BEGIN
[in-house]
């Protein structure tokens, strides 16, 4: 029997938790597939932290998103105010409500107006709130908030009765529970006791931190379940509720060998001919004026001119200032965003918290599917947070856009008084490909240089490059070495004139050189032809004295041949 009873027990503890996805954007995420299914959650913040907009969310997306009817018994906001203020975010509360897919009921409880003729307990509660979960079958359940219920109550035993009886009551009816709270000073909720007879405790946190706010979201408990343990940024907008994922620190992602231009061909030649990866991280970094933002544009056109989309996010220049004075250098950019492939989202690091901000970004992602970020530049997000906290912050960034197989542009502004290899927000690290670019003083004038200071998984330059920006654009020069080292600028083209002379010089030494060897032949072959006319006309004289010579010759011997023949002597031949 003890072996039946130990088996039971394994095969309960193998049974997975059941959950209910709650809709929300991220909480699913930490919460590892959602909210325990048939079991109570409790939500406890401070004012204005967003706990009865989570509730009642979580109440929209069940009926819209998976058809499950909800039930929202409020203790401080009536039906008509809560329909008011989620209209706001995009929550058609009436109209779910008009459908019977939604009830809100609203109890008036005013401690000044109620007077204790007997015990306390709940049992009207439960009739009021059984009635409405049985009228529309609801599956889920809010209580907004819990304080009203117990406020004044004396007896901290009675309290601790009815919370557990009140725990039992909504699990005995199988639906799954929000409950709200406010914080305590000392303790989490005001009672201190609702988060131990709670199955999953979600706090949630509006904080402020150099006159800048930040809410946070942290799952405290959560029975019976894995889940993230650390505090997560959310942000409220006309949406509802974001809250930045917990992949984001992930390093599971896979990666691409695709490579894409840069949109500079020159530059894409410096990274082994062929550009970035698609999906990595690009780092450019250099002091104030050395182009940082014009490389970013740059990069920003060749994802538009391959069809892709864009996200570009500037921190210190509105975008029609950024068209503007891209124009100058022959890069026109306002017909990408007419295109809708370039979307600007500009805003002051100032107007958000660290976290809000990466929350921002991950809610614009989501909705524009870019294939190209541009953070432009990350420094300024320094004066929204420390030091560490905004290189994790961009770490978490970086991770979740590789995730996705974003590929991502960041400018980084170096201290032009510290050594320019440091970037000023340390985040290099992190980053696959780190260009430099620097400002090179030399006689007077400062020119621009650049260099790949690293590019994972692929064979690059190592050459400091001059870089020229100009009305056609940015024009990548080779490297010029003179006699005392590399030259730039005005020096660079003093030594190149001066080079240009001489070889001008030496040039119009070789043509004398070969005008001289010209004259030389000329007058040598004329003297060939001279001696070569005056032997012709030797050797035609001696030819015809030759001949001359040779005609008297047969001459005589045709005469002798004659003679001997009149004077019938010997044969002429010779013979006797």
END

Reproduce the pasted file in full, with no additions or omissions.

[in-house]
């Protein structure tokens, strides 16, 4: 029997938790597939932290998103105010409500107006709130908030009765529970006791931190379940509720060998001919004026001119200032965003918290599917947070856009008084490909240089490059070495004139050189032809004295041949 009873027990503890996805954007995420299914959650913040907009969310997306009817018994906001203020975010509360897919009921409880003729307990509660979960079958359940219920109550035993009886009551009816709270000073909720007879405790946190706010979201408990343990940024907008994922620190992602231009061909030649990866991280970094933002544009056109989309996010220049004075250098950019492939989202690091901000970004992602970020530049997000906290912050960034197989542009502004290899927000690290670019003083004038200071998984330059920006654009020069080292600028083209002379010089030494060897032949072959006319006309004289010579010759011997023949002597031949 003890072996039946130990088996039971394994095969309960193998049974997975059941959950209910709650809709929300991220909480699913930490919460590892959602909210325990048939079991109570409790939500406890401070004012204005967003706990009865989570509730009642979580109440929209069940009926819209998976058809499950909800039930929202409020203790401080009536039906008509809560329909008011989620209209706001995009929550058609009436109209779910008009459908019977939604009830809100609203109890008036005013401690000044109620007077204790007997015990306390709940049992009207439960009739009021059984009635409405049985009228529309609801599956889920809010209580907004819990304080009203117990406020004044004396007896901290009675309290601790009815919370557990009140725990039992909504699990005995199988639906799954929000409950709200406010914080305590000392303790989490005001009672201190609702988060131990709670199955999953979600706090949630509006904080402020150099006159800048930040809410946070942290799952405290959560029975019976894995889940993230650390505090997560959310942000409220006309949406509802974001809250930045917990992949984001992930390093599971896979990666691409695709490579894409840069949109500079020159530059894409410096990274082994062929550009970035698609999906990595690009780092450019250099002091104030050395182009940082014009490389970013740059990069920003060749994802538009391959069809892709864009996200570009500037921190210190509105975008029609950024068209503007891209124009100058022959890069026109306002017909990408007419295109809708370039979307600007500009805003002051100032107007958000660290976290809000990466929350921002991950809610614009989501909705524009870019294939190209541009953070432009990350420094300024320094004066929204420390030091560490905004290189994790961009770490978490970086991770979740590789995730996705974003590929991502960041400018980084170096201290032009510290050594320019440091970037000023340390985040290099992190980053696959780190260009430099620097400002090179030399006689007077400062020119621009650049260099790949690293590019994972692929064979690059190592050459400091001059870089020229100009009305056609940015024009990548080779490297010029003179006699005392590399030259730039005005020096660079003093030594190149001066080079240009001489070889001008030496040039119009070789043509004398070969005008001289010209004259030389000329007058040598004329003297060939001279001696070569005056032997012709030797050797035609001696030819015809030759001949001359040779005609008297047969001459005589045709005469002798004659003679001997009149004077019938010997044969002429010779013979006797």